The major premise that Russia hacked into the Democratic National Committee and gave WikiLeaks highly embarrassing emails cannot bear close scrutiny. Yes, former CIA Director John Brennan has told Congress he does not “do evidence.” In the same odd vein, Brennan’s former FBI counterpart James Comey chose not to “do evidence” when he failed to seize and inspect the DNC computers that a contractor-of-ill-repute working for the DNC claimed were hacked by Russia.

Call us old fashioned, but we Veteran Intelligence Professionals for Sanity (VIPS) still “do evidence” — and, in the case at hand, forensic investigation.  For those who “can handle the truth,” the two former NSA technical directors in VIPS can readily explain how the DNC emails were not hacked — by Russia or anyone else — but rather were copied and leaked by someone with physical access to the DNC computers.

We first reported hard forensic evidence to support that judgment in a July 2017 memorandum for the president. Substantial evidence that has accumulated since then strengthens our confidence in that and in related conclusions.  Our conclusions are not based on squishy “assessments,” but rather on empirical, forensic investigations — evidence based on fundamental principles of science and the scientific method.

Bizarre, Medieval

All “serious” members of the establishment, including Barr, his Senate interrogators, and the “mainstream media” feel required to accept as dogma the evidence-free conventional wisdom that Russia hacked into the DNC.  If you question it, you are, ipso facto, a heretic — and a “conspiracy theorist,” to boot.

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Again, shades of Orwell and his famous “two plus two equals five.”  Orwell’s protagonist in “1984,” Winston Smith, imagines that the State might proclaim that “two plus two equals five” is fact.  Smith wonders whether, if everybody believes it, does that make it true?

Actually, the end goal is not to get you to parrot that two plus two equals five. The end goal is to make it so you’d never even consider that two plus two could equal anything other than five.

During the entire Barr testimony Wednesday, no one departed from the safe, conventional wisdom about Russian hacking.  We in VIPS, at least, resist the notion that this makes it true.  We shall continue to insist that two and two is four, and point out the flaws in any squishy “Intelligence Community Assessment” that concludes, even “with high confidence,” that the required answer is “five.”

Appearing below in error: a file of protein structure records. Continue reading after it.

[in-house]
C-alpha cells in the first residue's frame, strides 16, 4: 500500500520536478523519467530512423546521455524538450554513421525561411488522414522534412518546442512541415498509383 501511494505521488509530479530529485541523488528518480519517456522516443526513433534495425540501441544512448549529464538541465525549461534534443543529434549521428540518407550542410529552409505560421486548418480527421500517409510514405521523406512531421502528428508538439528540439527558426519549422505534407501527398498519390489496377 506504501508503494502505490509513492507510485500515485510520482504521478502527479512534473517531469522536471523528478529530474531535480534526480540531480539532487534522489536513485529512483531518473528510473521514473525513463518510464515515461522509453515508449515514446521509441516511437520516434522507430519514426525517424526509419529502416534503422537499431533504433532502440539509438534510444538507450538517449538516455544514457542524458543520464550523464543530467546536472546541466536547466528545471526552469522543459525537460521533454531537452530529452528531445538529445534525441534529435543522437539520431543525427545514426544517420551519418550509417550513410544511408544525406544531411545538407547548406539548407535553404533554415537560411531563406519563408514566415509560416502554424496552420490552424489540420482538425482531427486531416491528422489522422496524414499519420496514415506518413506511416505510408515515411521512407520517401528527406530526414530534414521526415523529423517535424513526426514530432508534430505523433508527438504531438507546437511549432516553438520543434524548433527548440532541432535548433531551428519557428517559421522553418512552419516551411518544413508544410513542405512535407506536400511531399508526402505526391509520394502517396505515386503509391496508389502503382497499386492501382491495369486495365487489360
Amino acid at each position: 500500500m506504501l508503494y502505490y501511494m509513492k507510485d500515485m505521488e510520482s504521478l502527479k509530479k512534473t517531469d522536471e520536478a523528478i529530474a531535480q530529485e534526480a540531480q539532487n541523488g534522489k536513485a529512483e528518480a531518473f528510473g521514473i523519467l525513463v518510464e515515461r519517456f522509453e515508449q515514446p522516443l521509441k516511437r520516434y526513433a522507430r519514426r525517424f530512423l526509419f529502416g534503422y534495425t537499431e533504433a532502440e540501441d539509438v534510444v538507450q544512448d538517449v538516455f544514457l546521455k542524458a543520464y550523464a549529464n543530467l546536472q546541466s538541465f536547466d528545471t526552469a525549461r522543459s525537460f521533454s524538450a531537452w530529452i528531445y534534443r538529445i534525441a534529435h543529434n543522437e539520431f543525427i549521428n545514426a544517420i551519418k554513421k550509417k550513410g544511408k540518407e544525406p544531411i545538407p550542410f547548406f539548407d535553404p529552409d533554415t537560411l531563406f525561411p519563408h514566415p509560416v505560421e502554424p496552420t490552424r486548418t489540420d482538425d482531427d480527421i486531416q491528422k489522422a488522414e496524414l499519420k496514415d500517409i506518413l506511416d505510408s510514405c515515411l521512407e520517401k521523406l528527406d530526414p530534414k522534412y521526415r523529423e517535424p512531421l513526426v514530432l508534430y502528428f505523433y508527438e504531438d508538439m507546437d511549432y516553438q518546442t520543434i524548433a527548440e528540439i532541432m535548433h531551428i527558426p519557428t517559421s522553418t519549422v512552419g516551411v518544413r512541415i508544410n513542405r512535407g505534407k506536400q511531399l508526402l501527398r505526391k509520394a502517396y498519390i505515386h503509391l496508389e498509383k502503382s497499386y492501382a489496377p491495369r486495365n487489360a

Doubtful Dogma

Wednesday’s Senate hearing brought a painful flashback to a similarly widely-held, but evidence-free dogma — that Iraq had weapons of mass destruction before the U.S. attacked that country. It gets worse: Many of the same people who promoted the spurious claims about WMD are responsible for developing and proclaiming the dogma about Russian hacking into the DNC.  The Oscar for his performance in the role of misleader goes, once again, to former Director of National Intelligence James Clapper, whose “credits” go back to the WMD fiasco in which he played a central role.

Before the war on Iraq, Defense Secretary Donald Rumsfeld put Clapper in charge of analysis of satellite imagery, the most definitive collection system for information on WMD.  In his memoir, Clapper admits, with stomach-churning nonchalance, that intelligence officers, including me, were so eager to help [spread the Cheney/Bush claim that Iraq had a ‘rogue WMD program’] that we found what wasn’t really there.” [Emphasis added]

Last November as Clapper was hawking his memoir at the Carnegie Endowment I had a chance during the Q and A to pursue him on that and on Russia-gate.  I began:

“You confess [in Clapper’s book] to having been shocked that no weapons of mass destruction were found.  And then, to your credit, you admit, as you say here [quoting from the book], ‘the blame is due to intelligence officers, including me, who were so eager to help [the administration make war on Iraq] that we found what wasn’t really there.’”

“Now fast forward to two years ago.  Your superiors were hell bent on finding ways to blame Trump’s victory on the Russians.  Do you think that your efforts were guilty of the same sin here?  Do you think that you found a lot of things that weren’t really there?  Because that’s what our conclusion is, especially from the technical end.  There was no hacking of the DNC; it was leaked, and you know that because you talked to NSA.”

Evidence